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[en] Effects of acid rain and potassium fertiliser on root uptake of 134Cs and 60Co are presented in this paper. Paragrass (Purpurascens sp.) was grown in clay soil homogeneously contaminated with the radionuclides, and kept in a greenhouse for 45 days. Plants in both fertilised and non-fertilised treatments were irrigated daily with a fixed pH solutions of 4, 5 or 6. Every 15 days plant and soil samples were harvested, and analysed to determine the Soil-to-Plant Transfer Factors (TF) of the shoots (TFSP), rhyzomes (TFSRh) and roots (TFSR). The results show that acid rain had an influence on the TFSP and TFSRh values of young plants. Application of K-fertiliser decreased the TFSP of 134Cs. The effect increased with ontogeny. TF values of 134Cs and 60Co were in the order of: TFSR > TFSRh > TFSR. When compared the two radionuclides in each part, it was found that, for TFSR and TFSRh : 60Co > 134Cs, for TFSP : 134Cs > 60Co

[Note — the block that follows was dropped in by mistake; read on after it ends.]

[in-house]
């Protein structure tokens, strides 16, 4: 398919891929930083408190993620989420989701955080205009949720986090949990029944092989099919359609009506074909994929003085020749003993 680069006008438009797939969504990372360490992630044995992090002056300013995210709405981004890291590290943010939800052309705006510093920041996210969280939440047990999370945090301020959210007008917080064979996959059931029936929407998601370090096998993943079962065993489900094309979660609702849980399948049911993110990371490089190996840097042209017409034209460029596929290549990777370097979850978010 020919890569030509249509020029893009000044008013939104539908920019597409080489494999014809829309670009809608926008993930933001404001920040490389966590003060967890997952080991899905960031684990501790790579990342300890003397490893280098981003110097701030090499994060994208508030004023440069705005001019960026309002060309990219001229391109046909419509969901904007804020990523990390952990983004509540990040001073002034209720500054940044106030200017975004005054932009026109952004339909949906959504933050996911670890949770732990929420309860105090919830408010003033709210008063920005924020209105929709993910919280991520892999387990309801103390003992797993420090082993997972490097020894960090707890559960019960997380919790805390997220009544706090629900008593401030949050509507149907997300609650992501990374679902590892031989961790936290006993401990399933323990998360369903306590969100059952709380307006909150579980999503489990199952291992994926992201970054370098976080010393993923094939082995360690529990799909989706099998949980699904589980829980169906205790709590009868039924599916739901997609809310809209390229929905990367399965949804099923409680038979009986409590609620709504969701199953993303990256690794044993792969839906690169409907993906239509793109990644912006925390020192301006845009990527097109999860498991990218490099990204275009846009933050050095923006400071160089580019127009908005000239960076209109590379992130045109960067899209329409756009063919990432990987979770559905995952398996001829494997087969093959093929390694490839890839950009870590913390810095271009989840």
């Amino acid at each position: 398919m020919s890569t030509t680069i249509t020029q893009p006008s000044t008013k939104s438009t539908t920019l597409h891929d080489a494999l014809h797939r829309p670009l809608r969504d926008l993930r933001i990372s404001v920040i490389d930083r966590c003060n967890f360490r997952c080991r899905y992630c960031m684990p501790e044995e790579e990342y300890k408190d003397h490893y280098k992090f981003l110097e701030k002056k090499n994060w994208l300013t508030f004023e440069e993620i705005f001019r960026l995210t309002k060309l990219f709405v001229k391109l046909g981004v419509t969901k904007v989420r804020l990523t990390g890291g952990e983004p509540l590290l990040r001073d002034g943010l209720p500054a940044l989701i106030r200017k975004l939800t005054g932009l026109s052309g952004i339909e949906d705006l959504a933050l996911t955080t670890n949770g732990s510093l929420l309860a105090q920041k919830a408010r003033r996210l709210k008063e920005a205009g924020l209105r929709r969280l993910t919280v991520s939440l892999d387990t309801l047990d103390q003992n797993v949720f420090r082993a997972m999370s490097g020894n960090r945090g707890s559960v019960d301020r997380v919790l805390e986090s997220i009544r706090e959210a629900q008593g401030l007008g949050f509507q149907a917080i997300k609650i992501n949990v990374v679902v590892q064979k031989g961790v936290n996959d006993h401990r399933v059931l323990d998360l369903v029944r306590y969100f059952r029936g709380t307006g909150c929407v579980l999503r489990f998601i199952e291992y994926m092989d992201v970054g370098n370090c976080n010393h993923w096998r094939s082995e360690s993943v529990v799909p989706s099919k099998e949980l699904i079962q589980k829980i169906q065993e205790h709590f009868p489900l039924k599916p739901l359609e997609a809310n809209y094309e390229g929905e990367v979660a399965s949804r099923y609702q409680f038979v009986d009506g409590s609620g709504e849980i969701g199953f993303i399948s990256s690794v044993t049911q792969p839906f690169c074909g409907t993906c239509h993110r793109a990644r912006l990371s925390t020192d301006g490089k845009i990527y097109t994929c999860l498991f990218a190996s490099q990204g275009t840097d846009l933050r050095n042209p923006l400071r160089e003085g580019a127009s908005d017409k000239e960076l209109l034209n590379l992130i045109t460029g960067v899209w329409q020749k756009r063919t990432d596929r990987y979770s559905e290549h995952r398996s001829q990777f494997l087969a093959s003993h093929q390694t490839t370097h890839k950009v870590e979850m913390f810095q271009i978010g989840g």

[en] Highlights: • Wear rate of nitrided HEAs was lower than that of as-cast HEAs in the same condition. • The wear mechanism of as-cast alloys in air was abrasive wear of oxide particles. • The wear mechanism of the nitrided HEAs in air was adhesive wear and abrasive wear. • The wear mechanism of HEAs in acid rain was abrasive, oxidative and corrosive wear. • The lubrication action of deionized water and acid rain led to the lower wear rate.